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Wildlife crossings in North America: the state of the science and practice

  • Author(s): Cramer, P. C.
  • Bissonette, John A.
  • et al.
Abstract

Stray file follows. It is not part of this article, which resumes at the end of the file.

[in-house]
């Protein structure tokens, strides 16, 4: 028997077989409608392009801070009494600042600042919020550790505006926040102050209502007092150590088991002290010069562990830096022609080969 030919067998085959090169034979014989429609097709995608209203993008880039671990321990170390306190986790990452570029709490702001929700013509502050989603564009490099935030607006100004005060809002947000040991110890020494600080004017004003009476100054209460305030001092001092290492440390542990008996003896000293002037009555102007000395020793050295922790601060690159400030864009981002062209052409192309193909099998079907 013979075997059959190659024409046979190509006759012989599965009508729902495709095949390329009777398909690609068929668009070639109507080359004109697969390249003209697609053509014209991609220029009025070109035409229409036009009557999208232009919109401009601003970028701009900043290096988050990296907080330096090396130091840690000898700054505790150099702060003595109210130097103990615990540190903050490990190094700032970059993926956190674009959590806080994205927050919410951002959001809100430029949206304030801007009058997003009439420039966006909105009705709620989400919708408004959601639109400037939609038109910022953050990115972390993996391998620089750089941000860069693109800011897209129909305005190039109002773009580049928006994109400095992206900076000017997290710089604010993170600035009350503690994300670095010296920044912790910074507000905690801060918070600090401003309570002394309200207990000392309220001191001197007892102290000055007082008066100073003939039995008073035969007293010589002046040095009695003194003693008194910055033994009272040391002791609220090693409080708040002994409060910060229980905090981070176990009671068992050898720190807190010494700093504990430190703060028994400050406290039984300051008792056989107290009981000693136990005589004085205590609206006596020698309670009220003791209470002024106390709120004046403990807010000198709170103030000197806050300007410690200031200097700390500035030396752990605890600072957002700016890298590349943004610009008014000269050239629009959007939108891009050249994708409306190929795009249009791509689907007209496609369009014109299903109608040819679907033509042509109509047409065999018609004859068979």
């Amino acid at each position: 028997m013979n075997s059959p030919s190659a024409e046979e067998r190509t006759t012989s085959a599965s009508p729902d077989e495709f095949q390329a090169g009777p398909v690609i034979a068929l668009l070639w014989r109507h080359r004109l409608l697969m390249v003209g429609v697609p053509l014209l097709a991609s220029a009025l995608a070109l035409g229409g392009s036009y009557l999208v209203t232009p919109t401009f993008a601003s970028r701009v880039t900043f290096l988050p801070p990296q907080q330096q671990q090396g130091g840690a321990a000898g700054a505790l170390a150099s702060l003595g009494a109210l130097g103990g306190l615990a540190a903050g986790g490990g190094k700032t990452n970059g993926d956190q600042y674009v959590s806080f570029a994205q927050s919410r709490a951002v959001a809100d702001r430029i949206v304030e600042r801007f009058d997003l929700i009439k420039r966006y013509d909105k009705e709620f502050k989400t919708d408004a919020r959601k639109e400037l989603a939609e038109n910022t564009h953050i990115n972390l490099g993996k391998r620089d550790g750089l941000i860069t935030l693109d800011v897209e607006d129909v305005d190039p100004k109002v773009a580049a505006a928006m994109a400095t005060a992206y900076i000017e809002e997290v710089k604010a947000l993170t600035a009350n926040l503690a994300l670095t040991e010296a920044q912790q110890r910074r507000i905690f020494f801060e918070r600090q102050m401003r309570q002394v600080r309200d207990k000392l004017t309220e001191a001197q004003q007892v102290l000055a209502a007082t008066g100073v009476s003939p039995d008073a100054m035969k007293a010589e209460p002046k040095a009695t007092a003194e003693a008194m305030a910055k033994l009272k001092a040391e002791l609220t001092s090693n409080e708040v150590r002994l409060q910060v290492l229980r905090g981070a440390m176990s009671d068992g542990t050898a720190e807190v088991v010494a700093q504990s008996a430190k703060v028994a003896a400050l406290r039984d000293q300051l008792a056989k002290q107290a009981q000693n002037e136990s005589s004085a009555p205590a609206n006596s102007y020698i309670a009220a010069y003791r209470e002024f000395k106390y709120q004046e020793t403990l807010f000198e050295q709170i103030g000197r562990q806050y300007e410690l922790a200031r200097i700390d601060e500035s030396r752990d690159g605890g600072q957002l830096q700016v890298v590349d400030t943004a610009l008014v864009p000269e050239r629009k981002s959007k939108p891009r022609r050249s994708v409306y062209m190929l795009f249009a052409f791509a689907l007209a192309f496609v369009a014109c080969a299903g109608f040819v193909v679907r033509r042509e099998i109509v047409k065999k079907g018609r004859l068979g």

In this paper we present results from a telephone survey as part of a National Cooperative Highway Research Program (NCHRP) project, Evaluation of the Use and Effectiveness of Wildlife Crossings (NCHRP 25-27). Specifically, we present a summary of North American efforts to mitigate road effects for wildlife. We stress the need to provide multiple wildlife passages along transportation corridors to begin to accommodate the movement of the full complement of species in an area. We surveyed over 250 transportation professionals in the United States and Canada by telephone to learn more about efforts to make roads more permeable for wildlife. We asked questions about both the practice and science associated with road ecology. Participants employed by agencies, private organizations, and academic institutions answered questions concerning wildlife crossings, planning for wildlife and ecosystems, animal-vehicle collision information, and past, current, and future research activities related to roads and wildlife. As of September 2005, we found that there were at least 460 terrestrial and 300 aquatic crossings in North America. Trends in practice over time since wildlife passages began to be installed in the 1970s appear to show an increased number of target species in mitigation projects, increased numbers of endangered species used as target species for mitigation, increasing involvement of municipal and state agencies, an increase in the number of passages and accompanying structures constructed, and a continent-wide trend of neglect of maintenance of these passages. The trends in the science revealed a tendency for a broadening of the scope of research in terms of the number of species considered, an increase in the length of time monitoring projects were conducted, and an increase in the number of participants in scientific monitoring of mitigation projects and in general road ecology research. There are several projects in North America where multiple crossings have been or will be installed to accommodate a large suite of species and their movement needs. These include Alberta’s Trans Canada Highway mitigation efforts, Montana’s U.S. Highway 93 mitigation projects, Arizona’s projects along U.S. 93 and on State Route 260, Florida’s I-75 Alligator Alley project, and Vermont’s future Route 78 and US 7-SR 9 projects. These projects may be models for how road construction activities can increase the permeability of the roaded landscape. We also present recommendations to assist in the research, design, placement, monitoring, and maintenance of crossings. We summarize the state of the practice and science of road ecology with respect to wildlife with suggestions to increase permeability of transportation corridors, and to increase communication and cooperation among those who would be involved in the mitigation of roads and other travel corridors

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